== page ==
Venue: Seymour Centre (Chippendale NSW), Sep 5 – 14, 2019
Book: Arthur Kopit
Music & Lyrics: Maury Yeston
Director: Alexander Andrews
Cast: Maddison Burton, Sophia Charters, Phoebe Clark, Kelly Goddard, Ellyn Gwillim, Amy Humphrey, Tayla Jarrett, Tisha Kelemen, Katelin Koprivec, Michele Lansdown, Andy Leonard, Victoria Luxton, Matilda Moran, Sarah Murr, Sophie Perkins, Caitlin Rose, Petronella van Tienen, Megan Walshe
Images by Blake Condon
Guido Contini is caving under pressure, unable to start work on another film, after the failure of his last three efforts. Instead his mind wanders, and in the 1982 musical Nine, we see him obsess over all the women he has loved, as though longing for one of them to turn into a muse and solve his writer’s block. An old-fashioned work, with a male protagonist placed firmly at the centre, surrounded by innumerable women often looking disposable, Nine however still boasts some of the finest melodies in the Broadway canon, with Maury Yeston’s songs remaining as stirring as they had always been.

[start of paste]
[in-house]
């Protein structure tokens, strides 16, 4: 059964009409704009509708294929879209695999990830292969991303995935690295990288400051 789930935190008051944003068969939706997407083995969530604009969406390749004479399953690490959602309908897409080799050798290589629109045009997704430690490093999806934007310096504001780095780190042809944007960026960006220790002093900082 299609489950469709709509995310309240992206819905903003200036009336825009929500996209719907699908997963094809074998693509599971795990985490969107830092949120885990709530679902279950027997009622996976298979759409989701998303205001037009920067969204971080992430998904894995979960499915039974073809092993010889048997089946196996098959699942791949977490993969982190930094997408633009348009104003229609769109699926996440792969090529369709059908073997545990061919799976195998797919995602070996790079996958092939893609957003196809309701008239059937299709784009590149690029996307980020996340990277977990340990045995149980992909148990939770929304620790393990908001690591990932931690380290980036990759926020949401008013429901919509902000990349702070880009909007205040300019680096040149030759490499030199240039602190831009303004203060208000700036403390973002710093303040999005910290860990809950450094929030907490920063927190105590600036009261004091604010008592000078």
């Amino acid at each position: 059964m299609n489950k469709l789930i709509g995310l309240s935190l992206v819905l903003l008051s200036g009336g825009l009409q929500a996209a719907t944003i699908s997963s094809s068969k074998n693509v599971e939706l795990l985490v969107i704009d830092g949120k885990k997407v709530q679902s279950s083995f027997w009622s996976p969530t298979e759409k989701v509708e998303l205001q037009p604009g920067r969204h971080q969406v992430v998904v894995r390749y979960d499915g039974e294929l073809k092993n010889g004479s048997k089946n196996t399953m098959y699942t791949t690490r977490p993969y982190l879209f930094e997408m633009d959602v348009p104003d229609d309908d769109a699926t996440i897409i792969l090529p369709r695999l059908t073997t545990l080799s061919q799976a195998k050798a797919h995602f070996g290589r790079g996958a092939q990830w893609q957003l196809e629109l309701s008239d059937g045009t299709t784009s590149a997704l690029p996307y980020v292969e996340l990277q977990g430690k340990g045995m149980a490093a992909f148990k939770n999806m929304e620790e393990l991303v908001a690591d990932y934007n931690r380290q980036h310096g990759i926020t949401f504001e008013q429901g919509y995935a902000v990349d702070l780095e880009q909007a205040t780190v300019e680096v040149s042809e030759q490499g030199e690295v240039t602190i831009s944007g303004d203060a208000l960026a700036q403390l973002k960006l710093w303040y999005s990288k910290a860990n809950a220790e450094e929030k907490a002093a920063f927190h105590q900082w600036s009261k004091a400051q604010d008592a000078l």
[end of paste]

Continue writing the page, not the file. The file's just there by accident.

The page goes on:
Director Alexander Andrews assembles all the parts proficiently, and his production bears a level of polish that almost glosses over the regressive nature of its gender representations. Antonio Fernandez’s energetic musical direction, Madison Lee’s imaginative choreography, and James Wallis’ multifaceted lighting design, all combine to deliver an enjoyable, if slightly too traditional, musical extravaganza.
A cast full of conviction, determined to bring vibrancy to the stage, with Andy Leonard in the leading role, offering nuance in his acting, but not quite satisfactory in terms of vocal requirements for several of his songs. The quality of singing is in general slightly disappointing, although it must be noted that the “Folies Bergeres” number is performed with remarkable wit, by Katelin Koprivex as Stephanie and Michele Landsown as La Fleur, both impressive with the vigour they introduce for their memorable scene.
Writing can date, but theatre must always be made for now. Some works need a greater attempt at innovation, so that they can speak more resonantly with audiences of the time, and Nine is certainly an example of how a relic should be updated to match conversations of the day. Many will find it jarring to see so many women on this stage serving no other purpose than to facilitate the narrative of a man in delusion. For many others though, the sheer pleasure of hearing these splendid songs, is more than enough to make up for its political faux pas.